Don’t work for Thomas Chamorro-Premuzic
Care of HBR, Dr. Tom argues that we should all be embracing work life imbalance. I don’t want to put on my Freudian deconstructionist hat, but I have a feeling Dr. Tom is using a blog to win an argument with his significant other who’s wondering why he can’t be home on time for dinner. He might also be cheating on them. Because… well, why can’t he be home for dinner on time?
Let’s pick apart his arguments one by one, shall we?
Hard work is not at all a career weapon
First off, framing this argument in terms of what ‘weapons’ you have at your disposal belies Tom’s combative view towards work. We all have ‘weapons’ to get ahead. Why Tom argues that we need weapons when we should be enjoying work is beyond me.
The fact of the matter is, when it comes to career ‘weapons’ is that no, we are not all equally smart or qualified to do a job. Jobs in the technical – and increasingly other – fields are constantly changing, which means their qualifications are constantly changing. Moreover, how smart you are at a job is not an innate skill, but a process. You must constantly stay educated in your field on new techniques, as well as mastery of old ones.
Hard work, to me, is a sign you have no better ideas. It’s the weapon of last resort, because after you’ve used it, you’re too tired to come up with any way to be more productive.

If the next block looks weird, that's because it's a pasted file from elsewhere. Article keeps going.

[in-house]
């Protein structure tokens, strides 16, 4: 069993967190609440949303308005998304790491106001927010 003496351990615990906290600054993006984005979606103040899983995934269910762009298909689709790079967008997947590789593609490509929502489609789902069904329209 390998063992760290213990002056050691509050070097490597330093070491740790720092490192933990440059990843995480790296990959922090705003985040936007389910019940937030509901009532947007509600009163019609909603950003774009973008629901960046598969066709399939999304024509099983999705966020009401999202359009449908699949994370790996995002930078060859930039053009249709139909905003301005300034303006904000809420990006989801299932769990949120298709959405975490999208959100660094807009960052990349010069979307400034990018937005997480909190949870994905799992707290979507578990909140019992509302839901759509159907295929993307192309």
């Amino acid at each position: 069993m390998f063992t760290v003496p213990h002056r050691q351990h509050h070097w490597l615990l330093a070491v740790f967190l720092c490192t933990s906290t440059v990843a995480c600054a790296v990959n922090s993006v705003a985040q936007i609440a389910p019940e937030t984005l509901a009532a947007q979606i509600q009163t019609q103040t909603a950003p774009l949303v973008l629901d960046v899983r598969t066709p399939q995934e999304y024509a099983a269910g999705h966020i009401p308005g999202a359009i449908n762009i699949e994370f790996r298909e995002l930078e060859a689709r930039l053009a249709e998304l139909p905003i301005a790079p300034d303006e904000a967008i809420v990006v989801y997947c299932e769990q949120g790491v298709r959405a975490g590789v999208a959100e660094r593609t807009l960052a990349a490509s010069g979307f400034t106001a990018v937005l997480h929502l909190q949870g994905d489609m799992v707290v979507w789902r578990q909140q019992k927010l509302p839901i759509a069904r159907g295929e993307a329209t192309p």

Engagement is important, but a rich life is more important
I agree, at least in spirit, with Dr. Tom’s notion that we should all be enjoying work. Work ought to be fun. But there is fun that just isn’t going to happen at work – work won’t give you children, it won’t give you companionship, it won’t give you culture. It you can find a job where you get the opportunity to watch witty independent comedies or play a few games of halo with your college buddies, let me know. Otherwise work will always be lacking in one or more dimensions of what it means to be human. What we create, as individuals, can be part of a fulfilling life. But it can only be part!
The reason why it’s so hard to stop checking your smart phone is because you’re rude
Simple as that. It’s not that life used to be boring, or in this case, apparently Dr. Tom’s friend he hasn’t seen in years is very boring. It’s that you are boring: you who keeps your chin to your chest quickly thumbing away at a tiny keyboard arguing over word smithing some TPS report.
Smartphones and texting are relatively new. Mores and culture have not caught up, but they are doing so quickly. It is rude to ignore your conversation partner and text, just like it’s rude to burp in their face, even though it’d be nice to not have to worry about that. Don’t be a dick.
Using your psychological and academic credentials to justify your lack of work life balance is a self indulgent act
Those who are complaining in this era of ever extending hours yet ever shrinking productive use of those hours by Baby Boomer managers who barely swing 40 hours and spend most of those 40 hours reading the Wall Street Journal at their desk are on to something.
If you find yourself attracted to Dr. Tom’s arguments, I implore you: get a dog.
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